Obviously, of course, others tried to replicate these results, and they weren’t always successful. A group at the University of California Berkeley analyzed their data for several different radioactive isotopes but saw no correlation between their half-lives and the seasons.3 However, a reanalysis of the same data seemed to show some variation correlated with the distance between the earth and the sun, although it was much weaker than what was seen by BNL and PTB. The authors of the reanalysis suggested that perhaps the influence of the sun was different for different isotopes. Since different isotopes have different half-lives, it makes sense that they would respond differently to an outside influence such as the sun.4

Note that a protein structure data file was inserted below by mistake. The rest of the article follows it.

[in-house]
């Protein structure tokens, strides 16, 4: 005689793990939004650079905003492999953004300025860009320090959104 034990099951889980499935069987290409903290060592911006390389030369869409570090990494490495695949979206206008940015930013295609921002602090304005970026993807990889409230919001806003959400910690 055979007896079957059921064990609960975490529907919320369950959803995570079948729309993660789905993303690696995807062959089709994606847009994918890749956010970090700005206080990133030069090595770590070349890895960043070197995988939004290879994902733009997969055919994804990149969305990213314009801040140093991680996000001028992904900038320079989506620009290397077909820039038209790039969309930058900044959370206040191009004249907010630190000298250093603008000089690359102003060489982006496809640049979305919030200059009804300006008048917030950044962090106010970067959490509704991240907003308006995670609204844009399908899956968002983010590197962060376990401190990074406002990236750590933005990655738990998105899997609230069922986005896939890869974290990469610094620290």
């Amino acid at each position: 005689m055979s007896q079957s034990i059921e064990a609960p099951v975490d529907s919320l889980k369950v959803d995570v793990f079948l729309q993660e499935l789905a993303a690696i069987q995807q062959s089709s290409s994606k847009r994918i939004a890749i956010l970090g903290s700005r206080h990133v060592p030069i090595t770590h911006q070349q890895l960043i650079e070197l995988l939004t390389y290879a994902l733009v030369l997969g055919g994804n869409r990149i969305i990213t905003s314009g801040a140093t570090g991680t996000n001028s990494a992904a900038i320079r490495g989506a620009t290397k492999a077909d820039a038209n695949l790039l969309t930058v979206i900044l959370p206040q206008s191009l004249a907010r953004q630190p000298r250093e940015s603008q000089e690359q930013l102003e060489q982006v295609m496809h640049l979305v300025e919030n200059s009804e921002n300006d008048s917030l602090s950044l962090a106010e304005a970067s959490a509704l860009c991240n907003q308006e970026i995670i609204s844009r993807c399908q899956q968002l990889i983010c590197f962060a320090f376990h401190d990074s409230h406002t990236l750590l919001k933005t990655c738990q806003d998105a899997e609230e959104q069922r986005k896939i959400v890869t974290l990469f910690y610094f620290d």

Well, some new data have come to light, and as far as I can tell, they confirm that at least for some radioactive isotopes, the sun is affecting the value of their half-lives.
These data come from a third lab, The Ohio State University Research Reactor. This lab wasn’t doing experiments to determine whether or not radioactive half-lives are affected by the sun. Instead, as a part of their standard routine, they use a detector to measure the background radiation in the lab. On a weekly basis, however, they calibrate that detector by using it to measure the amount of radiation coming from a standard chlorine-36 isotope. So here we have the same detector being used to measure background radiation as well as the activity of a chlorine-36 isotope. The paper shows that once again, the chlorine-36 isotope’s half-life varies annually, and once again, it is shortest in the winter and longest in the summer.5